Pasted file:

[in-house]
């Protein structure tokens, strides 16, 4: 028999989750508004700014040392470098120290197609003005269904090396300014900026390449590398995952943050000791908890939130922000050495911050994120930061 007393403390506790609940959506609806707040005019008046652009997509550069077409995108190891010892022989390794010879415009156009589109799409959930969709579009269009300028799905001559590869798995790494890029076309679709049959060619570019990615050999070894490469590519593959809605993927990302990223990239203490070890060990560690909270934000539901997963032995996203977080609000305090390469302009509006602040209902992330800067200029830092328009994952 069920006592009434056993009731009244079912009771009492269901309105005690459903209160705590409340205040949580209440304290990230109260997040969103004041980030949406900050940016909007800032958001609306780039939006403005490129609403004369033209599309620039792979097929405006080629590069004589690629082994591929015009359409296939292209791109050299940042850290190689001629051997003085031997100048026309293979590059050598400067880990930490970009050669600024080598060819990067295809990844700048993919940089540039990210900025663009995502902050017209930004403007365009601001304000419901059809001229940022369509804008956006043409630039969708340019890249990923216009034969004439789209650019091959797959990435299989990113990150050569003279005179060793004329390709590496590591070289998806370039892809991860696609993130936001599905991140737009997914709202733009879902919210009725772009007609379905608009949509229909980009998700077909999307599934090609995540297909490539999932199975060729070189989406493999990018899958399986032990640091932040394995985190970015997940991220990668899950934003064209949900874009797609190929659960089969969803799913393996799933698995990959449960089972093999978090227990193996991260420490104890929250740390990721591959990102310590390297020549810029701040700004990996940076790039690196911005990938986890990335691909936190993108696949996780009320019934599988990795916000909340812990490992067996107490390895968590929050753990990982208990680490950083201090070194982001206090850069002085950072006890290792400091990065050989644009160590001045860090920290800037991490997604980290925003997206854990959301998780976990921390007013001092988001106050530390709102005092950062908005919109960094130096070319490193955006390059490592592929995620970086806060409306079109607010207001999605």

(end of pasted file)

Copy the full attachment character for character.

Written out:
[in-house]
């Protein structure tokens, strides 16, 4: 028999989750508004700014040392470098120290197609003005269904090396300014900026390449590398995952943050000791908890939130922000050495911050994120930061 007393403390506790609940959506609806707040005019008046652009997509550069077409995108190891010892022989390794010879415009156009589109799409959930969709579009269009300028799905001559590869798995790494890029076309679709049959060619570019990615050999070894490469590519593959809605993927990302990223990239203490070890060990560690909270934000539901997963032995996203977080609000305090390469302009509006602040209902992330800067200029830092328009994952 069920006592009434056993009731009244079912009771009492269901309105005690459903209160705590409340205040949580209440304290990230109260997040969103004041980030949406900050940016909007800032958001609306780039939006403005490129609403004369033209599309620039792979097929405006080629590069004589690629082994591929015009359409296939292209791109050299940042850290190689001629051997003085031997100048026309293979590059050598400067880990930490970009050669600024080598060819990067295809990844700048993919940089540039990210900025663009995502902050017209930004403007365009601001304000419901059809001229940022369509804008956006043409630039969708340019890249990923216009034969004439789209650019091959797959990435299989990113990150050569003279005179060793004329390709590496590591070289998806370039892809991860696609993130936001599905991140737009997914709202733009879902919210009725772009007609379905608009949509229909980009998700077909999307599934090609995540297909490539999932199975060729070189989406493999990018899958399986032990640091932040394995985190970015997940991220990668899950934003064209949900874009797609190929659960089969969803799913393996799933698995990959449960089972093999978090227990193996991260420490104890929250740390990721591959990102310590390297020549810029701040700004990996940076790039690196911005990938986890990335691909936190993108696949996780009320019934599988990795916000909340812990490992067996107490390895968590929050753990990982208990680490950083201090070194982001206090850069002085950072006890290792400091990065050989644009160590001045860090920290800037991490997604980290925003997206854990959301998780976990921390007013001092988001106050530390709102005092950062908005919109960094130096070319490193955006390059490592592929995620970086806060409306079109607010207001999605």